Although the Cancer Registry Act (KRG) has only come into force on 01.01.2020, cancer registries in Switzerland have a history of more than 50 years. The first cancer registry was founded in Basel in 1969.
Cancer is a general term for a variety of diseases with common features. It originates when normal cells in the human body multiply in an uncontrolled manner, grow into healthy tissue and damage it. They become cancer cells. Cancer cells can migrate from their point of origin and form secondary growths, known as metastases.
Cancers can be traced to changes in the genotype. Several factors are known, which favour those changes, which can play a role in the emergence of cancer, for example:
- the natural process of ageing,
- lifestyle (e.g. smoking, consumption of alcohol, etc.)
- external factors (e.g. viruses, hazardous substances, tobacco smoke, UV radiation),
- inherited or genetic factors.
It is possible to influence some of these factors; conversely, others cannot be influenced. It is estimated that some third of cancers could be prevented by avoiding risk factors, such as tobacco or alcohol. The other diseases can be traced to factors, which cannot be influenced or which are unknown. Almost 90% of cancers appear in persons from the age of 50 years. In approximately 5 - 10% of the cases, it is presumed that the origin of the cancer is influenced by inherited characteristics. In families, thus affected cancer appears in every generation and frequently at a young age.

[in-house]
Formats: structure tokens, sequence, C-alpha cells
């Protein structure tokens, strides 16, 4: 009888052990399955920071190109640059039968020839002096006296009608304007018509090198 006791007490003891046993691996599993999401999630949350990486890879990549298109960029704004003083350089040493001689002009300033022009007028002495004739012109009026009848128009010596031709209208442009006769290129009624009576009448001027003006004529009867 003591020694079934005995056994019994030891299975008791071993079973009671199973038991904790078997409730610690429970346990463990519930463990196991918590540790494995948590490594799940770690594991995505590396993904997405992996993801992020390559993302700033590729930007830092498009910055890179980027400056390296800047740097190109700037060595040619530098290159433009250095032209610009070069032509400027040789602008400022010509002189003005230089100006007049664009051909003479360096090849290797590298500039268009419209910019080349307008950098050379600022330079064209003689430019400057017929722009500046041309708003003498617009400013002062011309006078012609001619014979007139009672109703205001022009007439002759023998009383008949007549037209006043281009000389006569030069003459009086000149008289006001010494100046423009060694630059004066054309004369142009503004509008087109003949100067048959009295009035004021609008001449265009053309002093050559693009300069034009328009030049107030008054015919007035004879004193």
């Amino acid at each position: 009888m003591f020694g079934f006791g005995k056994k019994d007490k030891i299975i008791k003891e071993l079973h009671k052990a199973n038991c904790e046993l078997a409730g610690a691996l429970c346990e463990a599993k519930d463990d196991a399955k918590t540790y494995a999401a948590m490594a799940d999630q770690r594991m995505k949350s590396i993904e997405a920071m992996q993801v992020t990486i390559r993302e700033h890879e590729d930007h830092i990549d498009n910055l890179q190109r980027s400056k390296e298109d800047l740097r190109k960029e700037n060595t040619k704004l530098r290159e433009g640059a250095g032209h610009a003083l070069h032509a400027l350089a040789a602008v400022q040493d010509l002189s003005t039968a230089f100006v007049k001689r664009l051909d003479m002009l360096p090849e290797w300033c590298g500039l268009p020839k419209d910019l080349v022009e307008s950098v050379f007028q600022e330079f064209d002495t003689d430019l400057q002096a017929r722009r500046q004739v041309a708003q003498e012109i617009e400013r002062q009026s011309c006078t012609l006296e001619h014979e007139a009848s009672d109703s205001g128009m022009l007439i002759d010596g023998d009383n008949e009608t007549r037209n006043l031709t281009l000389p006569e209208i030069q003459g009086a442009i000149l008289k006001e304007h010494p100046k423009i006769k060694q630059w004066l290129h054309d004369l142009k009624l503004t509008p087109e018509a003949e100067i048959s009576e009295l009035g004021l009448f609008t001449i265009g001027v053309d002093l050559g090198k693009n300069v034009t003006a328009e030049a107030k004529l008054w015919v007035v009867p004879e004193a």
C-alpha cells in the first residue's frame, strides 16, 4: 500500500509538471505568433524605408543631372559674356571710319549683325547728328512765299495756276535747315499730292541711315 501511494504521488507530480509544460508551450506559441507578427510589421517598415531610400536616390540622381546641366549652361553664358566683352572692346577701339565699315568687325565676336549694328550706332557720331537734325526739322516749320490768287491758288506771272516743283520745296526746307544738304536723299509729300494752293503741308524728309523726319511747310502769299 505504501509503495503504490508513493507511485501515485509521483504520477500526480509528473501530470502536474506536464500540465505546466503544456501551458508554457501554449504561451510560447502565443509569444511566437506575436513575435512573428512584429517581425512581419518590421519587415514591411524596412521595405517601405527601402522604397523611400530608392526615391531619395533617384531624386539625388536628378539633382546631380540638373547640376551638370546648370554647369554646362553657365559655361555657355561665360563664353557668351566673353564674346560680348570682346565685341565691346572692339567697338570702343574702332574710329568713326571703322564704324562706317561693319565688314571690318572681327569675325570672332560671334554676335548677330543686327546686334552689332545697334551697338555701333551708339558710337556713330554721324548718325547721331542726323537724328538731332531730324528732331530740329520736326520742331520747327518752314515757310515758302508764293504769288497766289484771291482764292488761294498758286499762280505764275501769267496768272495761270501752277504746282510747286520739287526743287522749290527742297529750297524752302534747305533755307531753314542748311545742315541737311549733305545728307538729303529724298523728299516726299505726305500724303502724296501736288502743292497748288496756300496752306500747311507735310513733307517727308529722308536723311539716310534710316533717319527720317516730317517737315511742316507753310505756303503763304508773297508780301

Cancer registration allows us to gain knowledge as to how cancers originate and how the disease progresses. The database from cancer registers is also used to observe the development of cancers at the population level.
Life expectancy in the Swiss population has almost doubled in the last 100 years. Because of the higher life expectancy, non-communicable diseases, which appear predominantly at a more advanced age (e.g. cancers, cardiovascular diseases or diabetes), have significantly increased in the last few decades.
Currently, in Switzerland, more than 40,000 new cases of cancer are diagnosed each year; almost 17,000 men and women die from cancer every year. This has made cancer the second most frequent cause of death in Switzerland, after cardiovascular diseases and it is responsible for about one quarter of all deaths. More than half the incidences of cancer are distributed over four types of cancer. In men, the most frequently diagnosed cancers are prostate, lung or colon cancer. In women, the most commonly diagnosed cancers are breast, lung or colorectal cancer. Because of demographic development, both the number of incidences and the number of deaths continue to increase. The Federal Statistical Office (FSO) estimates that deaths caused by cancer will increase by about one third in the next 20 years. At the same time, the number of "sufferers", i.e. the number of patients living with a cancer disease will also increase significantly. Currently, in Switzerland, this group already comprises some 370,000 people.